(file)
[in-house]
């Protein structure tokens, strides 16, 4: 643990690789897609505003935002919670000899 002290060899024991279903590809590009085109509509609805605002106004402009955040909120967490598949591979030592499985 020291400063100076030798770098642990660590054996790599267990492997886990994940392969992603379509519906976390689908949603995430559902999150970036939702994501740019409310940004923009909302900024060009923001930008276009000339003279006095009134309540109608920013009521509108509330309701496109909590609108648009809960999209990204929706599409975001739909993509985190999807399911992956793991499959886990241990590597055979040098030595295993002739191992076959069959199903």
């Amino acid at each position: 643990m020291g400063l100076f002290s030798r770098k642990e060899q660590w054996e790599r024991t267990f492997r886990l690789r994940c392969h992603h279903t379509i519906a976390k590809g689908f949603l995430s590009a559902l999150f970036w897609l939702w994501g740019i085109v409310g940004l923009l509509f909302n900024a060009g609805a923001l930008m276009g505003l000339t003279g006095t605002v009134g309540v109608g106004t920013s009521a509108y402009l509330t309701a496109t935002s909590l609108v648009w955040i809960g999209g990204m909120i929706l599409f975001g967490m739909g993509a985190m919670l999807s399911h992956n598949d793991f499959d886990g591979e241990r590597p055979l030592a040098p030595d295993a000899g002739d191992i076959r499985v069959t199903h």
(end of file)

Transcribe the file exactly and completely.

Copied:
[in-house]
């Protein structure tokens, strides 16, 4: 643990690789897609505003935002919670000899 002290060899024991279903590809590009085109509509609805605002106004402009955040909120967490598949591979030592499985 020291400063100076030798770098642990660590054996790599267990492997886990994940392969992603379509519906976390689908949603995430559902999150970036939702994501740019409310940004923009909302900024060009923001930008276009000339003279006095009134309540109608920013009521509108509330309701496109909590609108648009809960999209990204929706599409975001739909993509985190999807399911992956793991499959886990241990590597055979040098030595295993002739191992076959069959199903």
């Amino acid at each position: 643990m020291g400063l100076f002290s030798r770098k642990e060899q660590w054996e790599r024991t267990f492997r886990l690789r994940c392969h992603h279903t379509i519906a976390k590809g689908f949603l995430s590009a559902l999150f970036w897609l939702w994501g740019i085109v409310g940004l923009l509509f909302n900024a060009g609805a923001l930008m276009g505003l000339t003279g006095t605002v009134g309540v109608g106004t920013s009521a509108y402009l509330t309701a496109t935002s909590l609108v648009w955040i809960g999209g990204m909120i929706l599409f975001g967490m739909g993509a985190m919670l999807s399911h992956n598949d793991f499959d886990g591979e241990r590597p055979l030592a040098p030595d295993a000899g002739d191992i076959r499985v069959t199903h």